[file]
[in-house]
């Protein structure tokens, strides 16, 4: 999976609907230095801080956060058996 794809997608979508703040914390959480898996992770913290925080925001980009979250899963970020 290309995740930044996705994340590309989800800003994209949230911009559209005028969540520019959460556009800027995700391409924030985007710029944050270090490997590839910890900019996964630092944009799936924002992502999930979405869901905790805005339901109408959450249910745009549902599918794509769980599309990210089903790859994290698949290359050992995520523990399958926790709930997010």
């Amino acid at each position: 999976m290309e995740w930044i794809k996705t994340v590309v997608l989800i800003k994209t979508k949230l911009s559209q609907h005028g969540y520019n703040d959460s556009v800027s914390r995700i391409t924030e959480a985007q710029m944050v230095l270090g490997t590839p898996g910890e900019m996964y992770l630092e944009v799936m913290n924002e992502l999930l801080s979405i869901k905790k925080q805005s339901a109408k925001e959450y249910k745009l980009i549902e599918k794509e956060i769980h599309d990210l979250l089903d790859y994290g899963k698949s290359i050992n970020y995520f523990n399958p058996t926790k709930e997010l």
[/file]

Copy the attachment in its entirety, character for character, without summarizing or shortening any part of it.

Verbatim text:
[in-house]
């Protein structure tokens, strides 16, 4: 999976609907230095801080956060058996 794809997608979508703040914390959480898996992770913290925080925001980009979250899963970020 290309995740930044996705994340590309989800800003994209949230911009559209005028969540520019959460556009800027995700391409924030985007710029944050270090490997590839910890900019996964630092944009799936924002992502999930979405869901905790805005339901109408959450249910745009549902599918794509769980599309990210089903790859994290698949290359050992995520523990399958926790709930997010």
């Amino acid at each position: 999976m290309e995740w930044i794809k996705t994340v590309v997608l989800i800003k994209t979508k949230l911009s559209q609907h005028g969540y520019n703040d959460s556009v800027s914390r995700i391409t924030e959480a985007q710029m944050v230095l270090g490997t590839p898996g910890e900019m996964y992770l630092e944009v799936m913290n924002e992502l999930l801080s979405i869901k905790k925080q805005s339901a109408k925001e959450y249910k745009l980009i549902e599918k794509e956060i769980h599309d990210l979250l089903d790859y994290g899963k698949s290359i050992n970020y995520f523990n399958p058996t926790k709930e997010l």